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# Scraping: Why does a flat bar hinge at 30%?

#### Yan Wo

##### Hot Rolled
I've been watching several scraping videos in preparation for a class I'm taking next week.

A common observation in all the presentations is that the finished piece will hinge at about one third of its length.

I'm very curious as to why that is. Can someone educate me?

Thanks!

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#### TGTool

##### Titanium
If the bar is low in the middle, it will quite clearly pivot on just the ends. Similarly, if it's low on the ends the hinge point will clearly be near the middle. There may be a physical mass/momentum explanation for why a flat surface hinges at about the 30% points but I don't know it. It may also relate to the Bessel or Airy points, the two point support points for a beam to provide the least distortion from sag. Those are not identical, but are close to each other.

#### Yan Wo

##### Hot Rolled
If the bar is low in the middle, it will quite clearly pivot on just the ends. Similarly, if it's low on the ends the hinge point will clearly be near the middle. There may be a physical mass/momentum explanation for why a flat surface hinges at about the 30% points but I don't know it. It may also relate to the Bessel or Airy points, the two point support points for a beam to provide the least distortion from sag. Those are not identical, but are close to each other.

Thanks! I think you're on to something. The Airy points article you linked shows the points at about 58% of the length. Very close to what's observed.

#### J_R_Thiele

##### Stainless
I find it interesting that the points that make the ends of the bar parallel (Airy), and the points that give the bar its maximum length (Bessel) are named- but the support point which provide the minimal deflection from gravity are not.

If I need to support a straight edge and measure off of it I am measuring off the bottom or the top, not the ends. It is the minimal deflection from gravity that I need---but it has no short name to remember and look up.

That they are all close is very helpful. From Airy to minimal deflection, if measuring in from one side, the difference is .0119 x the length, so it is not something to loose sleep over.

You do want to pay attention to the nodes of free vibration as mentioned in "other support points of interest". Its hard to get a good measurement from something "ringing like a bell" or picking up machine vibrations.

As to the hinging and its location.

I am sure there are others better able to answer than I- but I do have some practical observations.

If you hinge a straight edge on clean granite, and then do it on a very uniform layer of light bluing, the results are very similar. Put the same straight edge so one end is on bluing and the other is not- or it is on uneven bluing, and the hinging will be very different. No suprise, as the friction between the work and the granite is very different due to the bluing and its thickness. The other factors to pay attention to are surface area and weight distribution over that area. Suppose you are scraping all three sides of a cast iron triangle with angles of 30, 60, and 90 degrees. No two of the sides will hinge the same.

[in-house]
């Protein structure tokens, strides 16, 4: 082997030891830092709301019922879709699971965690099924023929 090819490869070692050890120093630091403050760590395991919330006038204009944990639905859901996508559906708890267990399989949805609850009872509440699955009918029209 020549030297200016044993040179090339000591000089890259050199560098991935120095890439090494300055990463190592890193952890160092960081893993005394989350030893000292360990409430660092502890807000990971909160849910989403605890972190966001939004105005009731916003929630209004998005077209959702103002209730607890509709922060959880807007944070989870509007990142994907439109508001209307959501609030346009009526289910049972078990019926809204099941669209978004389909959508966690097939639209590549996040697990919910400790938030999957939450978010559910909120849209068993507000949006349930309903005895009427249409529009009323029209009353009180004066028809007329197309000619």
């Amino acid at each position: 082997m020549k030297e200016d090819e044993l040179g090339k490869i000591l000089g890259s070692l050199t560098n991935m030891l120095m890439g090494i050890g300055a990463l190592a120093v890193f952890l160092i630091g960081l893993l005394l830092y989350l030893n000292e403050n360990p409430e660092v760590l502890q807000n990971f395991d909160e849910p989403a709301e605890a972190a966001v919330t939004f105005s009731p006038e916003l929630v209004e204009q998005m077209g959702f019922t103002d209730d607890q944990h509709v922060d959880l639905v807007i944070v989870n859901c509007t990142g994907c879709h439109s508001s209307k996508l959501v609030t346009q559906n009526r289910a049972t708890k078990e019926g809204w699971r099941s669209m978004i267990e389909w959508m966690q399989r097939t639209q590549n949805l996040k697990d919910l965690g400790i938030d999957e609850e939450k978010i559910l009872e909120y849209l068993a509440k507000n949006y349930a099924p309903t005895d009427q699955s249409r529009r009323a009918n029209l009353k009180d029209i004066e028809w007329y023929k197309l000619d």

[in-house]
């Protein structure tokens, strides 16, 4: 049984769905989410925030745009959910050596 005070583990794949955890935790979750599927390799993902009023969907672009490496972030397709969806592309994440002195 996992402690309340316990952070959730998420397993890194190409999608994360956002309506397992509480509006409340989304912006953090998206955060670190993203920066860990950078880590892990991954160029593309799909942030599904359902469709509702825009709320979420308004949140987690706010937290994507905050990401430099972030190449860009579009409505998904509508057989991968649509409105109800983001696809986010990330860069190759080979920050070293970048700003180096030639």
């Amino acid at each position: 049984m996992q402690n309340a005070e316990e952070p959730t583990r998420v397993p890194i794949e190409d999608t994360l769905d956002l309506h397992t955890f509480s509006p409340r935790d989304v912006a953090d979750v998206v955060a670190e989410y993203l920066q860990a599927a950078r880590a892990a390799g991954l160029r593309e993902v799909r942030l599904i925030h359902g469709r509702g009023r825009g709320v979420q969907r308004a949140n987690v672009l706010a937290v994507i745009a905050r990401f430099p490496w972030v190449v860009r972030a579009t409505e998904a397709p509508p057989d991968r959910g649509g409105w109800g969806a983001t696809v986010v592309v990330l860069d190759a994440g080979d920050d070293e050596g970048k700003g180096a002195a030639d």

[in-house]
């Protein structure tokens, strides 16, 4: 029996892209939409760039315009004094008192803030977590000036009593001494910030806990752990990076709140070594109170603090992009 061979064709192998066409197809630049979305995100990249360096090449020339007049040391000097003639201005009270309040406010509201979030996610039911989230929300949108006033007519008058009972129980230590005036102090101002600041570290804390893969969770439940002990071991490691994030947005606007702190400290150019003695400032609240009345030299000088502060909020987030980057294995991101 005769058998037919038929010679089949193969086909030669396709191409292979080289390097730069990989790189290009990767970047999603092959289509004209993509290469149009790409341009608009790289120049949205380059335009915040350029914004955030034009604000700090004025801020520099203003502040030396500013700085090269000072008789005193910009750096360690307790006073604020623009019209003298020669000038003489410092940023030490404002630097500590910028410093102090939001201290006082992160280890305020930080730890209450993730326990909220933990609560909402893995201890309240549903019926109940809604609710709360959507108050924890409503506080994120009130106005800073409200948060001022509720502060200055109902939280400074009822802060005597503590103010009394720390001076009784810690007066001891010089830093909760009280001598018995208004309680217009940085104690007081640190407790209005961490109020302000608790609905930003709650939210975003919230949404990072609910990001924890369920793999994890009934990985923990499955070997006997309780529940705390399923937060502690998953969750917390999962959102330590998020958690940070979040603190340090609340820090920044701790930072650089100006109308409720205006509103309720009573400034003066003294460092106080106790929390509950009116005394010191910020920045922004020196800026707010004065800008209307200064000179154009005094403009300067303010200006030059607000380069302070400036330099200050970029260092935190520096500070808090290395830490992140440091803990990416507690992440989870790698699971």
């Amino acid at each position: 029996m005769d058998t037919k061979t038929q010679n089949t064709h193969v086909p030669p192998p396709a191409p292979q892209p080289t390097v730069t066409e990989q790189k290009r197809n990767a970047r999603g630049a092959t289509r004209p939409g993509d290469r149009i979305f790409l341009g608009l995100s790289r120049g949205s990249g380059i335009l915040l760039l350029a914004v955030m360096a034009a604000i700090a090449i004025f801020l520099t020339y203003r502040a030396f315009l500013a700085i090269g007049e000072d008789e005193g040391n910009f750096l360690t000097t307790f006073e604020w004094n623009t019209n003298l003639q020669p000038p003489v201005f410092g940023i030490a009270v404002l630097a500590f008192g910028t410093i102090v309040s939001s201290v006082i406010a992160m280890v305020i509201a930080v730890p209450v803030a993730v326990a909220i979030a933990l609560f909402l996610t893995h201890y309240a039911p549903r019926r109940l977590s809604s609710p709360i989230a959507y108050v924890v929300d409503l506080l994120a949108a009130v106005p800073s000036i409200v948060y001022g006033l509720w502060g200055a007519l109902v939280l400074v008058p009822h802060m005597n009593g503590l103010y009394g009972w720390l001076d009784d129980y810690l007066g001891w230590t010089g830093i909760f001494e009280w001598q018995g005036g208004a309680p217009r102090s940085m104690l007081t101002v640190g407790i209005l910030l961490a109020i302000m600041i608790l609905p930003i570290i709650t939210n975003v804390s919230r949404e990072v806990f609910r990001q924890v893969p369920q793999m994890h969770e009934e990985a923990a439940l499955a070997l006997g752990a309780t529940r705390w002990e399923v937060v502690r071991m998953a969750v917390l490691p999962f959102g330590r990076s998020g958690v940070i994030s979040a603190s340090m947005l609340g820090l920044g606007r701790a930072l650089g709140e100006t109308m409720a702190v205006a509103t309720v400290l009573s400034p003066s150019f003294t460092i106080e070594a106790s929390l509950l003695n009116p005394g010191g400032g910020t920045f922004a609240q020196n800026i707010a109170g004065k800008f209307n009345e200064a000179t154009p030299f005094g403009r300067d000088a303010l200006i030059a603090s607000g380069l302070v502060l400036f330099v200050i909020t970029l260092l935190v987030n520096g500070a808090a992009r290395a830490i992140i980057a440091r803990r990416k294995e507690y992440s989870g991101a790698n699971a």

#### CharlyDE

##### Aluminum
I find it interesting that the points that make the ends of the bar parallel (Airy), and the points that give the bar its maximum length (Bessel) are named- but the support point which provide the minimal deflection from gravity are not.
What you are asking for is called Bessel-point. If the deflection by gravity is minimal, the length is maximal. So, the Bessel-Point has both properties: maximum length and minium deflection.

First sentence from Wikipedia in german language for the subject "Bessel-Punkt" translated into english:
The Bessel points are the two symmetrically arranged support points of a longitudinal member at which it undergoes the least possible gravity-induced deformation.

#### J_R_Thiele

##### Stainless
CharlyDE

"What you are asking for is called Bessel-point. If the deflection by gravity is minimal, the length is maximal. So, the Bessel-Point has both properties: maximum length and minium deflection."

I used to think that also. It clearly would be true for a line in a two dimensional space. When it comes to actual physical bars it apparently is not.

You post prompted me to do some further reading.
This article indicates that the Bessel points and those producing minimal sag are not the same.

Airy Points, Bessel Points, Minimum Gravity Sag, and Vibration Nodal Points of Uniform Beams | Mechanics and Machines

The article references a good discussion about the topic in a thesis.

"A good discussion of Airy points, Bessel points, and minimum gravity sag is given in the thesis by Nijsse at TU Delft, Linear motion systems: a modular approach for improved straightness performance. He makes a good point about accuracy of results by comparing the locations and distortions calculated from various beam models including Euler-Bernoulli, Timoshenko, and plane strain elasticity."

The thesis

is 255 pages long. The portion relevant to us is on page 49 of the PDF pages. The author states that the named support points are based on prismatic bars using simple beam theory- and that using Plane Stress Theory yields more accurate predictions as to displacement and where to place the supports. It is stated that using the external dimensions of the bar and calculating for the top surface vs the neutral plain for the support location can reduce the gravitational deflection by 35% vs simple beam theory calculations.

The thesis is interesting to read- but far far beyond my knowledge base.

For the work I am capable of doing any of the points will work

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